After too many food industry documentaries this last month, I walked down to the farmers market on my lunch break. I love the Farmers Market, but I hate to admit that I have under utilized the resource for way too long. I will occasionally stop by when I remember the hours, but I haven’t made this a regular routine. As a dietitian who is always promoting local, farm fresh foods (and constantly referring to a calendar/schedule) I had to wonder why I didn’t have this recurring event on my weekly calendar.
My experience was wonderful. As I entered the grounds, an A-frame told me there would be a free yoga class, a 5K run and live music. (Not only do they have fresh foods, but they are bolstering community, love it!) I made the rounds finding beautiful bunches of vegetables, honey, organic grass fed meats, fresh and salted seafood, baked goods and a series of other tents. The venders are all friendly and willing to discuss their products with or without a sale. The prices are fair, and only slightly more expensive than the local cost effective market and maybe even less expensive than the more upscale food markets. The variety in vegetables was similar from farmer to farmer as this is what is currently in season and ready to be picked. Zucchini, yellow squash, corn, berries, and a host of greens adorned the stalls.
I enjoy looking at the available foods and thinking about how to create a meal from the ingredients. I thoroughly enjoy the creativity of this, but with our fast paced culture and food companies creating products that are inexpensive, quick and easy to prepare, I find many people do not know what to do with basic ingredients anymore. I think this extra step, although enjoyable and a better healthful decision was a major reason why I didn’t make use of the Farmers Market more regularly. AND, I actually enjoy doing it and have this skill. This has the chance to be a wild card meal and having the time and energy to prepare a meal from unexpected or more limited ingredients may be a deciding factor for many more people than just me. However, a mountain of evidence shows us that choosing and preparing our meals as a family from locally sourced foods has exponential health benefits.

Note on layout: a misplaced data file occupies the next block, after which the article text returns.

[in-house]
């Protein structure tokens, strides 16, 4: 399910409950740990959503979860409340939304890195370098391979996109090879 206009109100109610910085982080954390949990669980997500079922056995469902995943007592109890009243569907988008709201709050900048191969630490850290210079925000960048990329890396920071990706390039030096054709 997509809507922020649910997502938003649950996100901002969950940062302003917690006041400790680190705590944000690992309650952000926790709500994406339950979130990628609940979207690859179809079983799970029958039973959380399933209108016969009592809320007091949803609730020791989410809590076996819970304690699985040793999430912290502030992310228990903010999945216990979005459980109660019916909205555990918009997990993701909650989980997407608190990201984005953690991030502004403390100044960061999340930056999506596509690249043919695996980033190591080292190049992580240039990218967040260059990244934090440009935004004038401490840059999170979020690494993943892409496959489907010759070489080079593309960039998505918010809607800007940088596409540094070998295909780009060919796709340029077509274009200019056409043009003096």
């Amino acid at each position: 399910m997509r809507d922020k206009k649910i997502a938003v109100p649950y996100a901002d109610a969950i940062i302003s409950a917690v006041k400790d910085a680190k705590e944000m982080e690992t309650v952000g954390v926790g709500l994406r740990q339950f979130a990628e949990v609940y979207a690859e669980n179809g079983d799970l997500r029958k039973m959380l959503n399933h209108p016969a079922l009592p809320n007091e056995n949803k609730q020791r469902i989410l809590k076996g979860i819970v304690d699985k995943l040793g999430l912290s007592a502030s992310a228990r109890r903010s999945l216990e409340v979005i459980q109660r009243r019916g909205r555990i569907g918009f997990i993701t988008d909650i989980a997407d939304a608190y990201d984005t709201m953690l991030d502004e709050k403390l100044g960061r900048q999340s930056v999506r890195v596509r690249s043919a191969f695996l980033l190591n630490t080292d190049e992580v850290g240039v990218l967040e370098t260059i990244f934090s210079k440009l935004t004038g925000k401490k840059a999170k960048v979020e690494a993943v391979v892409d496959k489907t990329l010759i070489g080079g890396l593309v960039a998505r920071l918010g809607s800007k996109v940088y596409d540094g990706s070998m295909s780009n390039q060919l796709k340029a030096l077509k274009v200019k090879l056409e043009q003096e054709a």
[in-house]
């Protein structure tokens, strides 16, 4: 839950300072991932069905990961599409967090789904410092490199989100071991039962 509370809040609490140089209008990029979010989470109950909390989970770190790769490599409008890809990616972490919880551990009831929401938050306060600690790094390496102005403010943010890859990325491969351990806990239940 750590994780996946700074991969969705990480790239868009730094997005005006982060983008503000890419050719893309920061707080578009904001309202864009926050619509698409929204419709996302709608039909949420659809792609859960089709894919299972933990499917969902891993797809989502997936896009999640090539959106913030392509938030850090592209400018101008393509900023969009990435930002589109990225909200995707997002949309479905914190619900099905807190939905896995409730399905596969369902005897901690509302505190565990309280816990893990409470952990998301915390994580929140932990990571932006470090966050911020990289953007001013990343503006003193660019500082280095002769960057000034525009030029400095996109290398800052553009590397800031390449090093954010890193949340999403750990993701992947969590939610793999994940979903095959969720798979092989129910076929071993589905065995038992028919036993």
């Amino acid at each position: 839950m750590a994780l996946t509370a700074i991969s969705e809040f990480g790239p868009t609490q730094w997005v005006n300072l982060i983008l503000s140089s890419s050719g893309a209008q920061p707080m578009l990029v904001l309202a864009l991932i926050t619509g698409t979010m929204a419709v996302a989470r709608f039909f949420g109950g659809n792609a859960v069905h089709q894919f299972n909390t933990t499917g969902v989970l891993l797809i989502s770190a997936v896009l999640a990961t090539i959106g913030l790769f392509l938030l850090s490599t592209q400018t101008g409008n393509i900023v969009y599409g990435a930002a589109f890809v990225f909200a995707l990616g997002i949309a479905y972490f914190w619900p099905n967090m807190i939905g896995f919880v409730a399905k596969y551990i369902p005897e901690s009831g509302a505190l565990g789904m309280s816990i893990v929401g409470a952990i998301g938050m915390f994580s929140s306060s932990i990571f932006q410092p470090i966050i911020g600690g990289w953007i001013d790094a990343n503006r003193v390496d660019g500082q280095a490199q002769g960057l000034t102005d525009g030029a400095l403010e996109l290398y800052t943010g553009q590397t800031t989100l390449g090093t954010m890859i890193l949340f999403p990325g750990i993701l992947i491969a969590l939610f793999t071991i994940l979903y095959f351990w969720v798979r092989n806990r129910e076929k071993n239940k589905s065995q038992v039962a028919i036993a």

I bought blueberries, cucumbers and a basil plant.
Today, by chance, I picked a cucumber from my own plant my friend had given to me, and made lunch. Cucumber salad sourced almost entirely from my yard and teff bread. My lunch was healthy, satisfying, and pesticide free.
Cucumber Salad (2 servings)
Cucumber – 1Mint – 1 TChive – 1 TApple Cider Vinegar – 1 TSea Salt – 1 tsp
Seed and chop cucumber, mint, and chive and place in a bowl. Add ACV and sea salt. Toss and enjoy.NOTE: When made with a local cucumber, the flavor is powerfully delicious.
Teff Bread (2 servings)
Teff Flour – 1 cupWater – 1 cupEgg – 1 (optional)Tumeric – 1 TBlack Pepper – ¼ tspSea Salt – 1/8 tspCoconut Oil – 1 T
Grease a cookie sheet with coconut oil. Preheat oven to 350 degrees. Mix flour, water, egg, turmeric, black pepper in a bowl. Batter should be thin. Pour on cookie sheet an move batter to edges with spatula, if necessary. Bake for 7-10 minutes on the middle rack. Edges may slightly curl up. Remove from oven and immediately sprinkle sea salt over bread. Cut with knife into squares and enjoy plain, with grass fed butter or more coconut oil.
Visiting the Farmers Market and being able to prepare a weeks worth of meals for my family may not be entirely reasonable currently, but if I can make a few meals for a few days sourced from my own vegetables or the farmers market, I improve my health by eliminating the chance of GMO crops or animal/products that have eaten GMO crops, added sugars, and chemical compounds while I reduce my carbon footprint and grocery bill. I’m in.